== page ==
It's been almost a month now since I published Eating for Health and Happiness, Fuchsia Dunlop 'Every Grain of Rice' Interview...
I thought it was time to follow up with second recipe excerpted from Every Grain of Rice, Simple Chinese Home Cooking (W.W. Norton, February 2013).
Stir-fried cucumber with wood ear Huang gua mu’er
Stir-fried cucumber can be a revelation if you’ve never imagined eating it hot. This recipe, a simple marriage of sliced cucumber and frilly cloud or wood ear mushrooms, is a Sichuanese supper dish taught to me by Chef Zhang Xiaozhong. Add a little pork if you like (see variation, right).
And if you have neither pork nor mushrooms, sliced cucumber simply stir-fried on its own, with a little salt, can be really wonderful, bringing out a whole new side to this familiar vegetable.
A handful of wood ear mushrooms (about 4 oz/100g, after soaking)
4 oz (100g) cucumber
1 spring onion, trimmed
1 Sichuanese pickled chilli or 1/2 fresh red chilli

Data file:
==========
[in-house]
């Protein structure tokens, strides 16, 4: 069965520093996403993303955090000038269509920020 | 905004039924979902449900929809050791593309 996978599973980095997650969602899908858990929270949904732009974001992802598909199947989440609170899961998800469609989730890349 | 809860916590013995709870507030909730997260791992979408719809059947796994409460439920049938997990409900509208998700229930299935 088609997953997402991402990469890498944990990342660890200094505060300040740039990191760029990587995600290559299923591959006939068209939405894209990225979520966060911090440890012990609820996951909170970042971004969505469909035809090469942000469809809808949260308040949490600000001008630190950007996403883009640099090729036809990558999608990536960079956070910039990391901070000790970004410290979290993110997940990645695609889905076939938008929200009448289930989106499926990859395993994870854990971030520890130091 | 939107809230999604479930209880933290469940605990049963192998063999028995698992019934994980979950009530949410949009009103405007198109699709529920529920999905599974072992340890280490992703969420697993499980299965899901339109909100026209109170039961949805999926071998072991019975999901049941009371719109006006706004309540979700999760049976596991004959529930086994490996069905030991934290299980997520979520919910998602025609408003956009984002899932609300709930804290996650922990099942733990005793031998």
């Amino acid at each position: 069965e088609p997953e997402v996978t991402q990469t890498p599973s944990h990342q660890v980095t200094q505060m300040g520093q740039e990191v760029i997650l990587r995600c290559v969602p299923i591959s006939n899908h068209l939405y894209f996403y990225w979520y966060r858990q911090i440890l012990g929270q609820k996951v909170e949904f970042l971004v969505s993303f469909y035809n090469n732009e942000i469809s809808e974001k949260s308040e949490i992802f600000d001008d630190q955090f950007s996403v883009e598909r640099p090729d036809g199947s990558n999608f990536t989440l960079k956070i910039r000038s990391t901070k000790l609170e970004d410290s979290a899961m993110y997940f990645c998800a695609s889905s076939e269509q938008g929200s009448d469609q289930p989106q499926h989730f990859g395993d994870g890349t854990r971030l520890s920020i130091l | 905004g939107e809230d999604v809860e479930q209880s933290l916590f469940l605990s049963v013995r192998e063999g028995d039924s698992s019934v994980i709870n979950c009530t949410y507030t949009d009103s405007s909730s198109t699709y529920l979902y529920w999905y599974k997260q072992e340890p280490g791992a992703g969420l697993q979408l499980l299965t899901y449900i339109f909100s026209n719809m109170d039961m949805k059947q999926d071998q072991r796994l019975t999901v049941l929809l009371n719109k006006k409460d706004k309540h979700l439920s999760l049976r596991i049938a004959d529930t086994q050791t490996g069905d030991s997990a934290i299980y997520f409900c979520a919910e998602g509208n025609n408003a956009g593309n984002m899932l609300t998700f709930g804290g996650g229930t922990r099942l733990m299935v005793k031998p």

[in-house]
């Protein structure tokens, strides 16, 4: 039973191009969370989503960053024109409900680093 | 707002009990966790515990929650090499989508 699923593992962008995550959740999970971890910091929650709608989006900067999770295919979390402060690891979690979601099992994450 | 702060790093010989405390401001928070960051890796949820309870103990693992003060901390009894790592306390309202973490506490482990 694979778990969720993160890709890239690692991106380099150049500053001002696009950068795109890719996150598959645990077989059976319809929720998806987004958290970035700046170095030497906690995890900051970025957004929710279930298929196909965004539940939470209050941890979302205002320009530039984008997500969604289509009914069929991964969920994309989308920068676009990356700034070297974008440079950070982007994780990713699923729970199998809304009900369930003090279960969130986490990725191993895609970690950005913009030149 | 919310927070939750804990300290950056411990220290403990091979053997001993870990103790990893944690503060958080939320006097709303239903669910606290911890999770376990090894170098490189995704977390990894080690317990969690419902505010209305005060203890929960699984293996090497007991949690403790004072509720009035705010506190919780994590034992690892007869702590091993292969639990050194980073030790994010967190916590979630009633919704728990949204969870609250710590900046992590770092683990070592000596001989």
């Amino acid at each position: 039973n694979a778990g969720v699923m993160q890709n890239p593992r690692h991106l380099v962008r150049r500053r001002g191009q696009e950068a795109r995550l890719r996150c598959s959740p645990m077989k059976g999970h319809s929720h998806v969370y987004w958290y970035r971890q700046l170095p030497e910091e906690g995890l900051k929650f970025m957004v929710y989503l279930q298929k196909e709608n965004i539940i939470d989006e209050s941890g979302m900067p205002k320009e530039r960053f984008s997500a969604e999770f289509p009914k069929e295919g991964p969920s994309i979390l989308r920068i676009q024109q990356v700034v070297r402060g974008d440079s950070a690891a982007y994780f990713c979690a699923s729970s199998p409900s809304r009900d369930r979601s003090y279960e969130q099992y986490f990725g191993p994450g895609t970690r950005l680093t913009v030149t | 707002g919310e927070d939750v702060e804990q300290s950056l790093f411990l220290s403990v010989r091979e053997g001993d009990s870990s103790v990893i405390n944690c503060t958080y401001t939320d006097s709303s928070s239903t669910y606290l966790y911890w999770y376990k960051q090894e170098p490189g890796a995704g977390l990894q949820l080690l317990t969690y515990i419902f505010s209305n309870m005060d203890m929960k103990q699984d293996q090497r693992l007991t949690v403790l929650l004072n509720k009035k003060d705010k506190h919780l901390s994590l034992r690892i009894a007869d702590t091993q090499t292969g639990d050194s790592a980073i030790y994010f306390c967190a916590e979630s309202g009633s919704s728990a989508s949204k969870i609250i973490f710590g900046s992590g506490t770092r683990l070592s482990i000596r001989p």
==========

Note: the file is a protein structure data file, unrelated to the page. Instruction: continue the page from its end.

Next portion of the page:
2 tbsp cooking oil
1 tbsp peeled, sliced garlic
1 tbsp peeled, sliced ginger
Light soy sauce, to taste
1/4 tsp potato flour mixed with 1 tsp cold water
Pour hot water from the kettle over the mushrooms and leave to soak for 30 minutes.
Cut the cucumber section lengthways into thin slices. Lay these flat on a chopping board and, holding the knife at an angle, cut them into diamond-shaped slices. Drain the wood ears and, if they are large, break them into bite-sized pieces. Cut the spring onion and pickled or red chilli on the diagonal into “horse ears.”
Heat a seasoned wok over a high flame. Add the oil, then the garlic, ginger, pickled chilli or red chilli and the spring onion and stir-fry briefly until you can smell their fragrances. Then add the cucumber and mushrooms and stir-fry until everything is piping hot.
Add 1 tbsp water, season with a little salt and light soy sauce to taste, then pour in the flour mixture, stirring vigorously as you do so. Stir a couple of times more, then serve.
Stir-fried cucumber with pork and wood ear
Cut 3 oz (75g) lean pork into thin slices. Marinate in a couple of pinches of salt, 2 tsp Shaoxing wine, 1/2 tsp potato flour and 11/2 tsp cold water. Stir-fry the pork slices briefly to separate them before you add the garlic and other seasonings, then proceed as in the main recipe above.
(* Reprinted from Every Grain of Rice: Simple Chinese Home Cooking by Fuchsia Dunlop. Copyright © 2012 by Fuchsia Dunlop. Photographs copyright © 2012 by Chris Terry. With the permission of the publisher, W.W. Norton & Company)